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Odyssey Design System


Tables provide structure for displaying sets of data across rows and columns. They support multiple content types and some internal actions.

# Anatomy

# Behavior

# Sorting tables

Sorting Table columns is a common interaction for users. Following standard conventions will ensure a consistent experience:

Any sortable column should display the appropriate icon for its state: ascending, descending, or unsorted.

When an unsorted heading is clicked, the column should sort in ascending (A to Z) order.

When an ascending heading is clicked, it should swap to descending (Z to A) order.

Finally, when a descending heading is clicked, it should swap to unsorted.

When any column becomes sorted, the previously active column should return to an unsorted state.

Big and small planets
Information about the largest and smallest planets.
Jupiter 69,911 Gas giant
Earth 6,371 Terrestrial
Mercury 1,737 Terrestrial

# States

# Empty tables

If no data is returned - whether due to filtering or an empty data set - be sure to provide a null state for your users. If you can detect why no data was returned, make that clear in the tfoot. The data-null attribute will ensure the table styling is adjusted.

Big and small planets
Information about the largest and smallest planets.
Planet Radius (km) Type
Aw beans. This set of filters didn't return any results.

# Usage

Note that tables should not have a fixed width, nor should their columns. Browsers divide space based on content and forced white-space will hurt readability. To ensure rogue strings don't cause visual wonk, we limit cells widths to ~45 characters.

# Row headings

If your data set has keys on two axes, we also support setting the left-most column as a row heading. This is helpful when you expect the user tuseze a known value for data lookup (e.g. "Which missions went to Mars?").

Be sure to identify your row heading column as well. That is, don't leave a blank cell in the upper left. Our secondary headings need context too!

Big and small planets
Information about the largest and smallest planets.
Planet Radius (km) Type Descriptor
Jupiter 69,911 Gas giant Jovian
Earth 6,371 Terrestrial Terran
Mercury 1,737 Terrestrial Mercurial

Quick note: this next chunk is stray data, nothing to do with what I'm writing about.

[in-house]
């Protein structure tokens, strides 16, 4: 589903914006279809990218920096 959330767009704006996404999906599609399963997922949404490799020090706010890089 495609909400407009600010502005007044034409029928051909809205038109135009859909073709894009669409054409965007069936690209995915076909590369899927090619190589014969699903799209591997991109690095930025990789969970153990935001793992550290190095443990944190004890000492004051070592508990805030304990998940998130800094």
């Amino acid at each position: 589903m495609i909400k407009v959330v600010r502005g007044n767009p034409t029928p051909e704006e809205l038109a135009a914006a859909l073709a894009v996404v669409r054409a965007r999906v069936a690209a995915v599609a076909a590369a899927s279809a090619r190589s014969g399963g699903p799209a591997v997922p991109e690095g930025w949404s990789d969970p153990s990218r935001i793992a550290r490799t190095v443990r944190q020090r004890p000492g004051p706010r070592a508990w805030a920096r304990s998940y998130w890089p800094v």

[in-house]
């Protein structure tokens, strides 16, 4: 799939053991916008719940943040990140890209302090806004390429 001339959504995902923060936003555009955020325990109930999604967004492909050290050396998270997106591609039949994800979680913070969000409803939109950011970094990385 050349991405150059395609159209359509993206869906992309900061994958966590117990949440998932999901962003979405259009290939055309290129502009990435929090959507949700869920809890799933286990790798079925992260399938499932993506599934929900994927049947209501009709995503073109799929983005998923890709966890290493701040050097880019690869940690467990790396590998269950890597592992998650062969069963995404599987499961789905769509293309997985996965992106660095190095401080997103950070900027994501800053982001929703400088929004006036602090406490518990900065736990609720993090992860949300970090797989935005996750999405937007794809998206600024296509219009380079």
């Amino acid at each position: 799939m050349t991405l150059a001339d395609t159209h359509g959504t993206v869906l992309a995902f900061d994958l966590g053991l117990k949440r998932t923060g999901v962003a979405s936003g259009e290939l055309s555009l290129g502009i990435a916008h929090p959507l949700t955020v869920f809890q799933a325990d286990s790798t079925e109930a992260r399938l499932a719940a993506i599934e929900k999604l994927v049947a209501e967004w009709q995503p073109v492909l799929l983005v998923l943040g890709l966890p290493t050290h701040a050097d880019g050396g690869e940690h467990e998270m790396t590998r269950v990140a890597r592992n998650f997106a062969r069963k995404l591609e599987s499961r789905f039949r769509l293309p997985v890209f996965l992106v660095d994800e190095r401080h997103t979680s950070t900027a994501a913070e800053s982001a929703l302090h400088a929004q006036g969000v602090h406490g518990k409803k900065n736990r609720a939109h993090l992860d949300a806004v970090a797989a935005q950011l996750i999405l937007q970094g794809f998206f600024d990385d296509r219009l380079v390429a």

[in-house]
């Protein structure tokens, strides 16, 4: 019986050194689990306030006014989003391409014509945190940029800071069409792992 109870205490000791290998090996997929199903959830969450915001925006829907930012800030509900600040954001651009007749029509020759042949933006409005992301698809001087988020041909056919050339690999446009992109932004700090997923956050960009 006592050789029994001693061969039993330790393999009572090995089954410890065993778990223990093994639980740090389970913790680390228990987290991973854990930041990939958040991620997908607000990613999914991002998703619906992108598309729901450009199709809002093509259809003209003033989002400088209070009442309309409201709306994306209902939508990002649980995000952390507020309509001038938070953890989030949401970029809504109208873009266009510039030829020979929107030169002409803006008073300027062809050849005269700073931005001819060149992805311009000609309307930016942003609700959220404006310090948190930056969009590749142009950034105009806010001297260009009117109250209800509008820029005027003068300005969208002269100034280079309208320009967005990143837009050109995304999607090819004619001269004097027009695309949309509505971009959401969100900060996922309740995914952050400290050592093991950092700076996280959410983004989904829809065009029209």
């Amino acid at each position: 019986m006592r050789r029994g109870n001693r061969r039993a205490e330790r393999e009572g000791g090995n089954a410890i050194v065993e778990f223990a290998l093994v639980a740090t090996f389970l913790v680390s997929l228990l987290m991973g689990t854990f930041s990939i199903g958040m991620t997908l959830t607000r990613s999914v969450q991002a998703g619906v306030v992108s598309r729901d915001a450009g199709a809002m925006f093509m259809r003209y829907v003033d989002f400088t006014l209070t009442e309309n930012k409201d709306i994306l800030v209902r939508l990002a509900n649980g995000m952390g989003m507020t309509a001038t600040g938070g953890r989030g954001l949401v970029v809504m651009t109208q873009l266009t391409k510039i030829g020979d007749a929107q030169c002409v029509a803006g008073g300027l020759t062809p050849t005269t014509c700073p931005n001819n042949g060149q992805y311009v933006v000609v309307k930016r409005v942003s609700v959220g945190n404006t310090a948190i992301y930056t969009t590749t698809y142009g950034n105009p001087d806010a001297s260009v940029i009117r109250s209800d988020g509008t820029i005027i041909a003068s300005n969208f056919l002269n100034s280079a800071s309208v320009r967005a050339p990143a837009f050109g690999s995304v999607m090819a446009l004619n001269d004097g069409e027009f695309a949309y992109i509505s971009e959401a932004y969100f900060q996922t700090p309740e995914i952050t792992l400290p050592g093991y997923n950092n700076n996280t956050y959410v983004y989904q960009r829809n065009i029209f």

# Row groupings

If you need to group rows by a shared data point, we also support using rowspan to do so. Otherwise, follow the same implementation guidelines as above.

Note: spanning multiple rows or columns may cause issues for assistive technologies.

Big and small planets
Information about some of the largest and smallest planets.
Type Planet Radius (km) Descriptor
Gas giants Jupiter 69,991 Jovian
Saturn 58,232 Saturnian
Terrestrial Earth 6,371 Terran
Venus 6,052 Venusian
Mars 3,389 Martian

# Content guidelines

Titles & captions should describe the table the user is viewing. They are not abstractions.

Reserve the left-hand column for your most important data. Cascade lower priority data to the right.

Don't use long column headings. Try to keep them as short as or shorter than your column content.

Don’t create complex interactions that change the state of the row. Tables are primarily for reviewing data, not interacting with it.

# Supported content types

The basic Table cell styling is based on what is most legible and scannable for a normal string of text. However, different data types may need alternate styling.

Currently, we provide extra support for numerical data, dates, Buttons, Statuses, and Checkboxes.

Big and small planets
Information about the largest and smallest planets.
Planet Radius (km) Type Gravity (g) Perihelion date Base status Travel
Jupiter 69,911 Gas giant 27.94 January 21, 2023
Base status
Storm approaching
Earth 6,371 Terrestrial 1.00 January 2, 2021
Base status
Mercury 1,737 Terrestrial 0.37
Base status
  1. Checkboxes

    Include checkboxes in the first column. The heading checkbox should check/uncheck all rows when clicked.

    If mixed, the heading checkbox should be set to Indeterminate.

  2. Numerical data

    We use tabular numbers and right-align figures for quick scanning.

    Leave off any units. Instead, specify them in the column's header.

  3. Statuses

    No extra styling is required when adding Statuses to your table. Ensure their labels are hidden and their column has an appropriate heading.

  4. Dates

    To maintain ease of reading, dates should not be line-broken. White-space is preserved throughout the column. This applies to all date formats.

  5. Empty cells

    If a cell is empty, use an en dash (–) to indicate this.

  6. Buttons

    No extra styling is required when adding Buttons to a table. They will resize to the "Small" variant and align to the baseline of other type in the row.

# Accessibility

# Titles and captions

Each Table should have both a title and a caption.

The title is the visible heading for your table. A concise, descriptive title will provide users with a direct context for your data. The needed context may be missing if you rely on page headings or surrounding body copy.

Captions are visually hidden. Providing a caption will give users of assistive technologies context for the table before it is accessed.

# Complicated tables

Try to refrain from using complicated table layouts that rely on colspan or rowspan.

This same advice applies to nested tables or hidden rows as well. They can introduce problems that make your table inaccessible for some users.